Date of Publication

2019 12:00 AM

Security Theme

Natural Disasters

Keywords

srh, naturaldisasters, hurricanes, Hurricane Marie, Hurricane Irma, Pacific Tsunami Warning Center (PTWC), earthquake detection

Description

In September 2017, hurricanes Irma and Maria wreaked havoc across the Caribbean region. While obliterating the infrastructure in the Caribbean nations found along their path, both hurricanes gradually destroyed the existing seismic networks. We quantified the impact of the hurricanes on the Pacific Tsunami Warning Center (PTWC) initial tsunami warning capability for the Caribbean region relying on the computation of theoretical earthquake detection and response times after accounting for hurricane-related station outages. The results show that the hurricanes rendered 38 % of the 146 stations available in the Caribbean inoperative. Within the eastern Caribbean region monitored by PTWC the hurricanes exacerbated outages to an astonishing 82 % of the available 76 seismic stations. Puerto Rico, the Virgin Islands, and the Lesser Antilles suffered the brunt of both hurricanes, and their seismic networks nearly disappeared. The double punch delivered by two successive category 5 hurricanes added up to 02:43 and 04:33 min to the earthquake detection and response times, effectively knocking out PTWC’s local tsunami warning capabilities in the region. Emergency adjustments, including the temporary reduction of the number of stations required for earthquake detection and ML magnitude release, enabled a faster response to earthquakes in the region than otherwise possible in the aftermath of hurricanes Irma and Maria.

Comments

Originally published in Natural Hazards and Earth System Sciences.

© Author(s) 2019. This work is distributed under the Creative Commons Attribution 4.0 License.

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Jan 1st, 12:00 AM

Impact of hurricanes Irma and Maria on the Pacific Tsunami Warning Center initial tsunami warning capability for the Caribbean region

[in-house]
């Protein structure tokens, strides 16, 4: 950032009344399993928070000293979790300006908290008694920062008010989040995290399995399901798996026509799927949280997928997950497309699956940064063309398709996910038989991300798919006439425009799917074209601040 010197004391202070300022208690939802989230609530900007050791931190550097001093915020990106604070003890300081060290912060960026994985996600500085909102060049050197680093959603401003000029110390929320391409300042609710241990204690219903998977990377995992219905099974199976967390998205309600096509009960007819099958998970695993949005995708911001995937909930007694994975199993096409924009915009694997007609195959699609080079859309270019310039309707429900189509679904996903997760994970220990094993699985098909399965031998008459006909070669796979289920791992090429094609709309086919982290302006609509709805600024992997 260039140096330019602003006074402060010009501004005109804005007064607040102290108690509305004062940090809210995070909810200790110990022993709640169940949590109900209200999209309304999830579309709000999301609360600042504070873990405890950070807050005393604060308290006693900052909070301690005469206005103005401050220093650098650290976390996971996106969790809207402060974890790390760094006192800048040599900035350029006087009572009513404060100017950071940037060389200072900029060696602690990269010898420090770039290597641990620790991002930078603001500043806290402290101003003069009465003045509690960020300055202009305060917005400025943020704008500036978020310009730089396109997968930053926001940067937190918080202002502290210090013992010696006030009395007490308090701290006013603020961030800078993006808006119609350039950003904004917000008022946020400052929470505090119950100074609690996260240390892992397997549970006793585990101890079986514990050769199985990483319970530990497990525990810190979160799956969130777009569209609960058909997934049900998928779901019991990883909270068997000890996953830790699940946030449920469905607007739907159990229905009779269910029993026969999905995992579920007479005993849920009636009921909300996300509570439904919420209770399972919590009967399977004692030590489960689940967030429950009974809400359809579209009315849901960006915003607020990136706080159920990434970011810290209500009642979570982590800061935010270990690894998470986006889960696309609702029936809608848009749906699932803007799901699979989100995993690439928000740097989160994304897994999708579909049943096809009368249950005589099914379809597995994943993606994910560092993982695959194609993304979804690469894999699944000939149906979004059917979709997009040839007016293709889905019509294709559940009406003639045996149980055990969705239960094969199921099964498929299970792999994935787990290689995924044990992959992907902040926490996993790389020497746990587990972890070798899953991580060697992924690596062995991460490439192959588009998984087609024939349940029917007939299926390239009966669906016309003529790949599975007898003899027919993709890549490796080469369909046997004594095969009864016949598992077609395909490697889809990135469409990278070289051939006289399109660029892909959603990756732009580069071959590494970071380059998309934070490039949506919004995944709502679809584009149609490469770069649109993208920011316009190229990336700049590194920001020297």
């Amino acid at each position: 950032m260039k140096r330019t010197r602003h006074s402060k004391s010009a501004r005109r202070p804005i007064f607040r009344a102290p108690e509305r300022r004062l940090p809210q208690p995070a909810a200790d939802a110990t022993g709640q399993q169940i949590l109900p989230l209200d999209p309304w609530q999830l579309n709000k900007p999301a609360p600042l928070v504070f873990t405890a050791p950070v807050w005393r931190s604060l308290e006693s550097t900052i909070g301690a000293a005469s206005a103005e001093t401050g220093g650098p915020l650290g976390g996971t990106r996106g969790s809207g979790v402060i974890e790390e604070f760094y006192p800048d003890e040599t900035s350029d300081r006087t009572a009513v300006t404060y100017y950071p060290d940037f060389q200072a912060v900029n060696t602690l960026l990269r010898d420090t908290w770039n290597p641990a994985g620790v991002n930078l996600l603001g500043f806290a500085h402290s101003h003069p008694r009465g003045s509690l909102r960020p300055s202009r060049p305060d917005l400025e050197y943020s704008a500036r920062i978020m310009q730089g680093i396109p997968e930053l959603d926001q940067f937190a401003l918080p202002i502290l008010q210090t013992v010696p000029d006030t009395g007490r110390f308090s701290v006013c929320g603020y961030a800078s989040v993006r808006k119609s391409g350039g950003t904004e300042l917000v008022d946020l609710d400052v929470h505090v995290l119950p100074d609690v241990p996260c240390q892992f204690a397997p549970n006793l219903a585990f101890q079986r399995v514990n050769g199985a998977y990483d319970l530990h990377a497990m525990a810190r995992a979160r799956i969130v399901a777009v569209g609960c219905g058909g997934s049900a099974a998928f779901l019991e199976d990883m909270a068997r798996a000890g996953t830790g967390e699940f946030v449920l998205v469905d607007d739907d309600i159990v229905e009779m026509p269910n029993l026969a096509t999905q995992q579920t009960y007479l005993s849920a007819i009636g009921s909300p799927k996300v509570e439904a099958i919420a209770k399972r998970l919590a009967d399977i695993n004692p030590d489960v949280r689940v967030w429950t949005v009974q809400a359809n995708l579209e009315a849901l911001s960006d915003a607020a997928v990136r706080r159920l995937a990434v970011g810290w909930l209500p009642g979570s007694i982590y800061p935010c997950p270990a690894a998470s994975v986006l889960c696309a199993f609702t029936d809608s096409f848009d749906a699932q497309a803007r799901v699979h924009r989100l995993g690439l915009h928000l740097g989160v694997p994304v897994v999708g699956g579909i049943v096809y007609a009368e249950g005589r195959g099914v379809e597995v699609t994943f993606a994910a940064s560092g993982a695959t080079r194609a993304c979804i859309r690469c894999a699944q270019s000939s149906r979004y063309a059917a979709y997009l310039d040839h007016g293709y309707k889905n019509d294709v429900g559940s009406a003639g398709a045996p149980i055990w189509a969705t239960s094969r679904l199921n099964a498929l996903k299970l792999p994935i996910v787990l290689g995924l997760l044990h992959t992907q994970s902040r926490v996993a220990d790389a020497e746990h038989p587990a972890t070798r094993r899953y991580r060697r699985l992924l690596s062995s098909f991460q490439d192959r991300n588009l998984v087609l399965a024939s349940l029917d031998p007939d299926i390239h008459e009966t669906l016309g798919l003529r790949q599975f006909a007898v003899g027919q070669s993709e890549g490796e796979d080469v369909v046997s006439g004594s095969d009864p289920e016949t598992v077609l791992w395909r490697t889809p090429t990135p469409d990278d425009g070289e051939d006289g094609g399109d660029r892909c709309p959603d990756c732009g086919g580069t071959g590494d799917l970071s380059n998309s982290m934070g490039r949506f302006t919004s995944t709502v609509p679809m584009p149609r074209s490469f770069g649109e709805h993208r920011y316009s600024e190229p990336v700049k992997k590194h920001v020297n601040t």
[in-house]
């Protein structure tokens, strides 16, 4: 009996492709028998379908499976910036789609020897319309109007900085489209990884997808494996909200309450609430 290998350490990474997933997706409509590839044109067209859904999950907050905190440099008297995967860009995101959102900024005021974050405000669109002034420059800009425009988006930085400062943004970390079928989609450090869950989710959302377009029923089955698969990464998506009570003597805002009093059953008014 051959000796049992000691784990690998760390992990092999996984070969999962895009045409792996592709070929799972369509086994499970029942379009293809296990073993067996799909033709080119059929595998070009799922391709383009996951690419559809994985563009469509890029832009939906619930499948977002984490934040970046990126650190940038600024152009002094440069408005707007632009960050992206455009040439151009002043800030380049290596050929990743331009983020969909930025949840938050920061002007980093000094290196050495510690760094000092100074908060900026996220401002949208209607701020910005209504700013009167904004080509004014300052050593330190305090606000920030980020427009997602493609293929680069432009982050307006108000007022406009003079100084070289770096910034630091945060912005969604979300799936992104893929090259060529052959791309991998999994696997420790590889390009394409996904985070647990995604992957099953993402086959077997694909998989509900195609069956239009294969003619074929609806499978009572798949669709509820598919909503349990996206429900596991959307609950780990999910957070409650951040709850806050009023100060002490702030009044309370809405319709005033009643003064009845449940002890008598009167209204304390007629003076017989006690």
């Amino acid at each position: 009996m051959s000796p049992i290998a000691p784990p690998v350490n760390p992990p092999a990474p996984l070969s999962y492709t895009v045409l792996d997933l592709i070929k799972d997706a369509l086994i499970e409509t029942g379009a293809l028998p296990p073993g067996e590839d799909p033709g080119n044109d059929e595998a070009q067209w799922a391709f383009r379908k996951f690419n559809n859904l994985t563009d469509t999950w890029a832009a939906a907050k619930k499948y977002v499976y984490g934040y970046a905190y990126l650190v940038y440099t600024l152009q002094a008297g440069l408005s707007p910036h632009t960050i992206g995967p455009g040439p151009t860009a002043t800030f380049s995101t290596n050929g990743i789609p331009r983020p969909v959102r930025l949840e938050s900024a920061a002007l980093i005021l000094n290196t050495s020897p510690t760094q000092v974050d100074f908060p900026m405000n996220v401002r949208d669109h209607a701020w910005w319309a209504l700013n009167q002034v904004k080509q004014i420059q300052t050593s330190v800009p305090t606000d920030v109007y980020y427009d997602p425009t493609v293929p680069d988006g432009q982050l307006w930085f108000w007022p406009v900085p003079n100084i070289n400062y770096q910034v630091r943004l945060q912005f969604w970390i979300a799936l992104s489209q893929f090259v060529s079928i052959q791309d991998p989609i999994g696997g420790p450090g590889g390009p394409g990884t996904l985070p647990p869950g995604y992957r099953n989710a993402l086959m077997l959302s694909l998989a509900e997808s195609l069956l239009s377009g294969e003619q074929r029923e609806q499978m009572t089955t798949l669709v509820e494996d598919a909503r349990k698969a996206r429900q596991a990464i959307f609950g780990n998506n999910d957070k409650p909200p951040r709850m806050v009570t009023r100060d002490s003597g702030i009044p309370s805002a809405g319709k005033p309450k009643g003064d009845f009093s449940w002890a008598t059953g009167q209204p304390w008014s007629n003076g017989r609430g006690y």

In September 2017, hurricanes Irma and Maria wreaked havoc across the Caribbean region. While obliterating the infrastructure in the Caribbean nations found along their path, both hurricanes gradually destroyed the existing seismic networks. We quantified the impact of the hurricanes on the Pacific Tsunami Warning Center (PTWC) initial tsunami warning capability for the Caribbean region relying on the computation of theoretical earthquake detection and response times after accounting for hurricane-related station outages. The results show that the hurricanes rendered 38 % of the 146 stations available in the Caribbean inoperative. Within the eastern Caribbean region monitored by PTWC the hurricanes exacerbated outages to an astonishing 82 % of the available 76 seismic stations. Puerto Rico, the Virgin Islands, and the Lesser Antilles suffered the brunt of both hurricanes, and their seismic networks nearly disappeared. The double punch delivered by two successive category 5 hurricanes added up to 02:43 and 04:33 min to the earthquake detection and response times, effectively knocking out PTWC’s local tsunami warning capabilities in the region. Emergency adjustments, including the temporary reduction of the number of stations required for earthquake detection and ML magnitude release, enabled a faster response to earthquakes in the region than otherwise possible in the aftermath of hurricanes Irma and Maria.

 
 

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